State legislators have voted in favor of a bill to take the Democratic and Republican labels off candidates in Gwinnett County and have them run in nonpartisan races.
On Thursday, the Georgia House of Representatives voted 95-61 in favor of the bill.
Governor Kemp still has to sign the bill into law but supports the Republican-backed bill.
Once approved, it would take effect for this year's elections. Names of school board candidates will appear on the ballots without party affiliation. In addition, school board elections would be held during the primary elections, removing the board seats from the November general ballot.
About 40% of Georgia’s 180 school districts hold nonpartisan elections. The rest, using a law that allows for local control, let candidates identify with a political party.
Orig. Story Jan. 28: Republicans are advancing a bill to take the Democratic and Republican labels off candidates in Gwinnett County and have them run in nonpartisan races.
The Senate State and Local Government Operations Committee voted 4-2 on Thursday to advance Senate Bill 369, which would take effect for this year's school board elections in Gwinnett County, the state's largest school district. They would take place in May, when Georgia holds nonpartisan elections, instead of in the November partisan general election.
“The education of our children should be a nonpartisan issue,” said Sen. Clint Dixon of Buford, the measure's Republican sponsor. “We need to get politics out of our schools.”
The move bypasses the normal local legislation process. Democrats say Dixon couldn't get support from Democrats who dominate the county's delegation. Normally, a majority of Gwinnett lawmakers must agree to a local bill for it to pass.
Some parents testified in favor of the bill, saying the school board is harming the quality of education in the county, starting with its decision to terminate longtime Superintendent Alvin Wilbanks a year before he planned to retire. With 180,000 students, Gwinnett educates more than 10% of all public school students in Georgia.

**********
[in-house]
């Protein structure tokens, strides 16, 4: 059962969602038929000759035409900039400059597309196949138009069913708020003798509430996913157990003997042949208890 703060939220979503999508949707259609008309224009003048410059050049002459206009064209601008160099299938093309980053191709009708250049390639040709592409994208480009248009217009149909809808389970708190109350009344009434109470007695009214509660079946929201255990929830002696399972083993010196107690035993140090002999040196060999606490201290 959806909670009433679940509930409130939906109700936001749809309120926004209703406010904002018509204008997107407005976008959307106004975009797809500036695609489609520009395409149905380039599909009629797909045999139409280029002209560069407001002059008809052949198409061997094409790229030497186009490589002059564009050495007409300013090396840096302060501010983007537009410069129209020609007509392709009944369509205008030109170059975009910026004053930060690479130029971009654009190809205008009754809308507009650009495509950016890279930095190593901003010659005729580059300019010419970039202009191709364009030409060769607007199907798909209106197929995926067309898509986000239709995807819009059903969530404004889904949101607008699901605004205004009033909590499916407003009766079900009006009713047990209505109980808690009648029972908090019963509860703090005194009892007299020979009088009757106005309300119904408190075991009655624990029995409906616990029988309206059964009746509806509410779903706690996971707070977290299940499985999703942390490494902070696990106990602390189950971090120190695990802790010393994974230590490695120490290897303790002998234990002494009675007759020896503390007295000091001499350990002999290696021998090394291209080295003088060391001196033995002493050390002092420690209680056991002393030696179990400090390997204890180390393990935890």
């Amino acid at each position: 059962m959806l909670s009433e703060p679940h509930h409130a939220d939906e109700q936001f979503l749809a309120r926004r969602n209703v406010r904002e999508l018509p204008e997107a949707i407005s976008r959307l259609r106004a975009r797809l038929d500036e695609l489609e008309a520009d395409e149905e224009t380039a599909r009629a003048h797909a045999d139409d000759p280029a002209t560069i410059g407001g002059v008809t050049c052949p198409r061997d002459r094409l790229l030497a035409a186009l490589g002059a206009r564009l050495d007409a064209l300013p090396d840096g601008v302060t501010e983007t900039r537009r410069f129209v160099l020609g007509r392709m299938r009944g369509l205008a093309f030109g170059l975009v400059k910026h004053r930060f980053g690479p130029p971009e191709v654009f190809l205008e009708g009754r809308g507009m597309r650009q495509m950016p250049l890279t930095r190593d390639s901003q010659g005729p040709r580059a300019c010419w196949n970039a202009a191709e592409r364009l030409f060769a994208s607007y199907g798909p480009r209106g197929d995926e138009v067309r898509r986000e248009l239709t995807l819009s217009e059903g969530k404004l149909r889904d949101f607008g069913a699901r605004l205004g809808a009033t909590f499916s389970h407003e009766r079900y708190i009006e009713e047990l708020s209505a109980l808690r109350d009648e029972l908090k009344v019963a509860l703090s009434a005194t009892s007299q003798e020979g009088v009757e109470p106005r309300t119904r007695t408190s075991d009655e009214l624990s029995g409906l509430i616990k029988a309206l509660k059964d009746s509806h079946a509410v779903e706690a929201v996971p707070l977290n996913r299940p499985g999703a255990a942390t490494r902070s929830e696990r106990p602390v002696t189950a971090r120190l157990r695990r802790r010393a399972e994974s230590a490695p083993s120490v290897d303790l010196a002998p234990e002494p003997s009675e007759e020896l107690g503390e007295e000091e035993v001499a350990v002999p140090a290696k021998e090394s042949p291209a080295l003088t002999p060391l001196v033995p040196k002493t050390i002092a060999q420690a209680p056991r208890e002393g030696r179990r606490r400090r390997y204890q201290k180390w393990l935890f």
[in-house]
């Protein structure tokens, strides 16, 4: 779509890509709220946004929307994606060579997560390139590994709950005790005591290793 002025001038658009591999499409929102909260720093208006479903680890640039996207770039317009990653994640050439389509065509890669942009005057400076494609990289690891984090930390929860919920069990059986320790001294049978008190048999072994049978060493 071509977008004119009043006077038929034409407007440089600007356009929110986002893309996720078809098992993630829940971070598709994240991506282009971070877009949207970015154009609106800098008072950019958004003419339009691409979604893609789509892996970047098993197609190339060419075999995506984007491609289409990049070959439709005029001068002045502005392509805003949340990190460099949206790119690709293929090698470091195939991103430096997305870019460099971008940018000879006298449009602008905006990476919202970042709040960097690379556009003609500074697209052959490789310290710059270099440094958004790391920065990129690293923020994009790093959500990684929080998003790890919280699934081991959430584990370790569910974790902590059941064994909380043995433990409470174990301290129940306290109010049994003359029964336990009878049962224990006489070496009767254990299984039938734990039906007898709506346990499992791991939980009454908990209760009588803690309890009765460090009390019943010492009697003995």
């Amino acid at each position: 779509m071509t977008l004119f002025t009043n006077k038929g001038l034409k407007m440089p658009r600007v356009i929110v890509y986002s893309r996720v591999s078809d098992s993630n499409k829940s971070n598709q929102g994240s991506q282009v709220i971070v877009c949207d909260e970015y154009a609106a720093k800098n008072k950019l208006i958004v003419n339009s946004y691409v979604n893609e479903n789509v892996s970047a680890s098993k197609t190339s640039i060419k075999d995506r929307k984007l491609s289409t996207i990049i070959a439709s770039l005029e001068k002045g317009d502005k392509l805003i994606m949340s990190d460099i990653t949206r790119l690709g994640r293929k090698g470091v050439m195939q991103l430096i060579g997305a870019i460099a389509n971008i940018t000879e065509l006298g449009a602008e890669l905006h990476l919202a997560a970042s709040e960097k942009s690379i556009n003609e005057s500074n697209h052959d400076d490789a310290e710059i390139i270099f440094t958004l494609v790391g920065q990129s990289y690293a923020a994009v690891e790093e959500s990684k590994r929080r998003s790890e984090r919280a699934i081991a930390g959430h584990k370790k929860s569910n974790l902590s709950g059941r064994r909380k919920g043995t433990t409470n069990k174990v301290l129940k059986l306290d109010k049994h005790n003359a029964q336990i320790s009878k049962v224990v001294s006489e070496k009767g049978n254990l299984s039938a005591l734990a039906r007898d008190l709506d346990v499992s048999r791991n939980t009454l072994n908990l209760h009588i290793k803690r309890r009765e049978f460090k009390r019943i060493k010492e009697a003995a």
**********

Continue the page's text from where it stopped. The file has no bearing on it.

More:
“The last three years have been a mess, plain and simple,” parent Michael Rudnick said.
Sen. Michelle Au, a Johns Creek Democrat who represents parts of Gwinnett, said she saw no proof that Gwinnett residents, as a whole, wanted to change to nonpartisan elections. She also said that getting the switch made in time to hold qualifying in March and elections in May could be impossible for county election officials.
Au also objected to setting the election at the same time as partisan primaries in May, saying turnout is lower then than in a general election and could be skewed to Republicans this May. Both she and Sen. Nikki Merritt, a Lawrenceville Democrat, suggested letting people vote in a referendum whether school boards should be elected by party.
Merritt also suggested the move came only because Republicans lost their majority on the county school board in 2020.
“Losing is not a cause for overhauling policy. Instead, this issue has become an ideological battleground over school mask mandates and truth in education,” Merritt said. "Now that Gwinnett County has flipped, we are just witnessing a power grab over local control.
Gwinnett County Board of Education Chair Tarece Johnson was more blunt, suggesting the move targeted school board members because of their race. Johnson in particular has been criticized because of videos she has made supporting the Black Lives Matter movement and discussing her views on systemic racism and racial equity.
“I ask you to consider that reasons are rooted in retaliation and political agendas. If you move to support this, you are supporting a bill based on bigotry. Because this bill and others that come before you are targeting people of color and attempting to suppress their votes, erase their historical truths and censure diverse perspectives,” Johnson said.
Sen. Steve Gooch, a Dahlonega Republican, said he was offended by accusations of racism and Johnson's refusal to answer questions from committee members.
In Georgia, state lawmakers must approve new electoral districts for every county commission and county school board once every 10 years to reflect population shifts. Normally, that's handled through local legislation. Dixon said the measure wouldn't change school board districts that local lawmakers have already agreed to.
Democrats were already decrying a Republican move to override the Gwinnett delegation's plan for redrawing county commission districts. Rep. Bonnie Rich, a Suwanee Republican, said Wednesday that she made the move because Democrats have been unwilling to work with Republicans on a map all can agree on.